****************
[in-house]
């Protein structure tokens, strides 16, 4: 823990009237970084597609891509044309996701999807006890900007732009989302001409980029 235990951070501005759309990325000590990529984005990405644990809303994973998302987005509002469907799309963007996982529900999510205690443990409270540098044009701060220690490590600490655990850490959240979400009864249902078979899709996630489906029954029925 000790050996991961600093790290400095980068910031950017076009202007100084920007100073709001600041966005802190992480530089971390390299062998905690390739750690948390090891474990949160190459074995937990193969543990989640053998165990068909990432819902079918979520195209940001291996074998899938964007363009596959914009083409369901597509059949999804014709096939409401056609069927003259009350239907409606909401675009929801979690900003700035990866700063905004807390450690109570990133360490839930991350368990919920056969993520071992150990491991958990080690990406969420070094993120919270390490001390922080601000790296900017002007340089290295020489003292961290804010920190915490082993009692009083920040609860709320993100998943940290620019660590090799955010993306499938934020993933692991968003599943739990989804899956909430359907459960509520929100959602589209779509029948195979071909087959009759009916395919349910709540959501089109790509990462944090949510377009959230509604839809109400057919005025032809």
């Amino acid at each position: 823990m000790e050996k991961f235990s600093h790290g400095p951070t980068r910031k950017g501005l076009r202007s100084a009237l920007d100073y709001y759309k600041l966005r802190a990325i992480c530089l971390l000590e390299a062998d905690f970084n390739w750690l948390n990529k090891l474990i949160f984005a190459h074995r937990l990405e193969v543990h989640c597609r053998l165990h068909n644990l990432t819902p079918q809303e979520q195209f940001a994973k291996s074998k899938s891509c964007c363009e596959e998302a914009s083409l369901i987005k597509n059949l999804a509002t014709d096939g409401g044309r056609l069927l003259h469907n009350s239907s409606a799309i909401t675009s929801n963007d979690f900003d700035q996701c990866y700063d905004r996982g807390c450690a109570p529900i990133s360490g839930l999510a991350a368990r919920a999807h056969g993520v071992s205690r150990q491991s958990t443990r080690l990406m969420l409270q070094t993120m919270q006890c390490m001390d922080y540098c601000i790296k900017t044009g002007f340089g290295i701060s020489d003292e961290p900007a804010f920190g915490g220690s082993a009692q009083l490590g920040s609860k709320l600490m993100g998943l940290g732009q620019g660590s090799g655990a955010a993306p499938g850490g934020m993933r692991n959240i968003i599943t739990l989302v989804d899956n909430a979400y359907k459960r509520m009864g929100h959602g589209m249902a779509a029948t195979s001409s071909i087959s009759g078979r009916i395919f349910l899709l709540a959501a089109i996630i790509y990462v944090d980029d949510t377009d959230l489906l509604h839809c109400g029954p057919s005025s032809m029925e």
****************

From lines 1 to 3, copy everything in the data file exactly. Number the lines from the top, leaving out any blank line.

[in-house]
């Protein structure tokens, strides 16, 4: 823990009237970084597609891509044309996701999807006890900007732009989302001409980029 235990951070501005759309990325000590990529984005990405644990809303994973998302987005509002469907799309963007996982529900999510205690443990409270540098044009701060220690490590600490655990850490959240979400009864249902078979899709996630489906029954029925 000790050996991961600093790290400095980068910031950017076009202007100084920007100073709001600041966005802190992480530089971390390299062998905690390739750690948390090891474990949160190459074995937990193969543990989640053998165990068909990432819902079918979520195209940001291996074998899938964007363009596959914009083409369901597509059949999804014709096939409401056609069927003259009350239907409606909401675009929801979690900003700035990866700063905004807390450690109570990133360490839930991350368990919920056969993520071992150990491991958990080690990406969420070094993120919270390490001390922080601000790296900017002007340089290295020489003292961290804010920190915490082993009692009083920040609860709320993100998943940290620019660590090799955010993306499938934020993933692991968003599943739990989804899956909430359907459960509520929100959602589209779509029948195979071909087959009759009916395919349910709540959501089109790509990462944090949510377009959230509604839809109400057919005025032809």
């Amino acid at each position: 823990m000790e050996k991961f235990s600093h790290g400095p951070t980068r910031k950017g501005l076009r202007s100084a009237l920007d100073y709001y759309k600041l966005r802190a990325i992480c530089l971390l000590e390299a062998d905690f970084n390739w750690l948390n990529k090891l474990i949160f984005a190459h074995r937990l990405e193969v543990h989640c597609r053998l165990h068909n644990l990432t819902p079918q809303e979520q195209f940001a994973k291996s074998k899938s891509c964007c363009e596959e998302a914009s083409l369901i987005k597509n059949l999804a509002t014709d096939g409401g044309r056609l069927l003259h469907n009350s239907s409606a799309i909401t675009s929801n963007d979690f900003d700035q996701c990866y700063d905004r996982g807390c450690a109570p529900i990133s360490g839930l999510a991350a368990r919920a999807h056969g993520v071992s205690r150990q491991s958990t443990r080690l990406m969420l409270q070094t993120m919270q006890c390490m001390d922080y540098c601000i790296k900017t044009g002007f340089g290295i701060s020489d003292e961290p900007a804010f920190g915490g220690s082993a009692q009083l490590g920040s609860k709320l600490m993100g998943l940290g732009q620019g660590s090799g655990a955010a993306p499938g850490g934020m993933r692991n959240i968003i599943t739990l989302v989804d899956n909430a979400y359907k459960r509520m009864g929100h959602g589209m249902a779509a029948t195979s001409s071909i087959s009759g078979r009916i395919f349910l899709l709540a959501a089109i996630i790509y990462v944090d980029d949510t377009d959230l489906l509604h839809c109400g029954p057919s005025s032809m029925e």